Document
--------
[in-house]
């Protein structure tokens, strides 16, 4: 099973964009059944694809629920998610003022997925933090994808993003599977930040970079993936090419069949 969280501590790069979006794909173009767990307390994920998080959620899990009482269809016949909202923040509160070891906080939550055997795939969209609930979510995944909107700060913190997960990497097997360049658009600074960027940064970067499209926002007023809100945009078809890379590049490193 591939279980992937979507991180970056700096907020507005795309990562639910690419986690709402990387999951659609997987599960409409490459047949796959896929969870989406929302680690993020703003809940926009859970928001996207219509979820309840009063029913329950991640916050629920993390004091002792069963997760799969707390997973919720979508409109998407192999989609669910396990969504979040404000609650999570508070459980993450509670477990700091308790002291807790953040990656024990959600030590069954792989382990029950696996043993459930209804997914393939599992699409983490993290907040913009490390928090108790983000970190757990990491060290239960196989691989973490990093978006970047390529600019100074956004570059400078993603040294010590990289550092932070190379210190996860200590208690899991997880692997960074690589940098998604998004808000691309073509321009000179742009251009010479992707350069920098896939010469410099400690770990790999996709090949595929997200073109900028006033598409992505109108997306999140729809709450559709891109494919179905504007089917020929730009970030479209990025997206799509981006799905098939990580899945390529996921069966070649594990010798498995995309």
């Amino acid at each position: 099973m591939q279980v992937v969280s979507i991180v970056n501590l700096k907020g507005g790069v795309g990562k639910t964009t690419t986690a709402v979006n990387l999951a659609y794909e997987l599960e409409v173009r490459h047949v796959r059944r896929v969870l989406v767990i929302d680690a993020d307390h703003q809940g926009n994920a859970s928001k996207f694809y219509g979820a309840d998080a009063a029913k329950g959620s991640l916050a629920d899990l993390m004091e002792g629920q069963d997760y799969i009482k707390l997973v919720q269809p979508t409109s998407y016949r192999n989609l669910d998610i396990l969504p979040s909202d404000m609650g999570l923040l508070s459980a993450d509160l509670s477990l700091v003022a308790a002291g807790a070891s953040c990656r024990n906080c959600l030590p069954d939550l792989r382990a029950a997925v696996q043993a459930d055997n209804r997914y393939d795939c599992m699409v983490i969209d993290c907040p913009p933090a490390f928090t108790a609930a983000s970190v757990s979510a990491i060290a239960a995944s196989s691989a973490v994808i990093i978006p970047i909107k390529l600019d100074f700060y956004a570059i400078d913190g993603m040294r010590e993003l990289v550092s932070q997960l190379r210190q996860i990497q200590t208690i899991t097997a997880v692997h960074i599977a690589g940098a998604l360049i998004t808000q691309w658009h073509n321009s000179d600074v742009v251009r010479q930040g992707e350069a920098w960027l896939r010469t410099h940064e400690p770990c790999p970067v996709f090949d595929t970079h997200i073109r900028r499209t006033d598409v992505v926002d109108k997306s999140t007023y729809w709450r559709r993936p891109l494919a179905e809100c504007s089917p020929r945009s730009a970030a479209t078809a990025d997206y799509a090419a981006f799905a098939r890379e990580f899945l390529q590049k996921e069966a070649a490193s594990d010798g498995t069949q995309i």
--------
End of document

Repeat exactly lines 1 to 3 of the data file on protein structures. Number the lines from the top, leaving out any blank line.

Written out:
[in-house]
């Protein structure tokens, strides 16, 4: 099973964009059944694809629920998610003022997925933090994808993003599977930040970079993936090419069949 969280501590790069979006794909173009767990307390994920998080959620899990009482269809016949909202923040509160070891906080939550055997795939969209609930979510995944909107700060913190997960990497097997360049658009600074960027940064970067499209926002007023809100945009078809890379590049490193 591939279980992937979507991180970056700096907020507005795309990562639910690419986690709402990387999951659609997987599960409409490459047949796959896929969870989406929302680690993020703003809940926009859970928001996207219509979820309840009063029913329950991640916050629920993390004091002792069963997760799969707390997973919720979508409109998407192999989609669910396990969504979040404000609650999570508070459980993450509670477990700091308790002291807790953040990656024990959600030590069954792989382990029950696996043993459930209804997914393939599992699409983490993290907040913009490390928090108790983000970190757990990491060290239960196989691989973490990093978006970047390529600019100074956004570059400078993603040294010590990289550092932070190379210190996860200590208690899991997880692997960074690589940098998604998004808000691309073509321009000179742009251009010479992707350069920098896939010469410099400690770990790999996709090949595929997200073109900028006033598409992505109108997306999140729809709450559709891109494919179905504007089917020929730009970030479209990025997206799509981006799905098939990580899945390529996921069966070649594990010798498995995309």
């Amino acid at each position: 099973m591939q279980v992937v969280s979507i991180v970056n501590l700096k907020g507005g790069v795309g990562k639910t964009t690419t986690a709402v979006n990387l999951a659609y794909e997987l599960e409409v173009r490459h047949v796959r059944r896929v969870l989406v767990i929302d680690a993020d307390h703003q809940g926009n994920a859970s928001k996207f694809y219509g979820a309840d998080a009063a029913k329950g959620s991640l916050a629920d899990l993390m004091e002792g629920q069963d997760y799969i009482k707390l997973v919720q269809p979508t409109s998407y016949r192999n989609l669910d998610i396990l969504p979040s909202d404000m609650g999570l923040l508070s459980a993450d509160l509670s477990l700091v003022a308790a002291g807790a070891s953040c990656r024990n906080c959600l030590p069954d939550l792989r382990a029950a997925v696996q043993a459930d055997n209804r997914y393939d795939c599992m699409v983490i969209d993290c907040p913009p933090a490390f928090t108790a609930a983000s970190v757990s979510a990491i060290a239960a995944s196989s691989a973490v994808i990093i978006p970047i909107k390529l600019d100074f700060y956004a570059i400078d913190g993603m040294r010590e993003l990289v550092s932070q997960l190379r210190q996860i990497q200590t208690i899991t097997a997880v692997h960074i599977a690589g940098a998604l360049i998004t808000q691309w658009h073509n321009s000179d600074v742009v251009r010479q930040g992707e350069a920098w960027l896939r010469t410099h940064e400690p770990c790999p970067v996709f090949d595929t970079h997200i073109r900028r499209t006033d598409v992505v926002d109108k997306s999140t007023y729809w709450r559709r993936p891109l494919a179905e809100c504007s089917p020929r945009s730009a970030a479209t078809a990025d997206y799509a090419a981006f799905a098939r890379e990580f899945l390529q590049k996921e069966a070649a490193s594990d010798g498995t069949q995309i």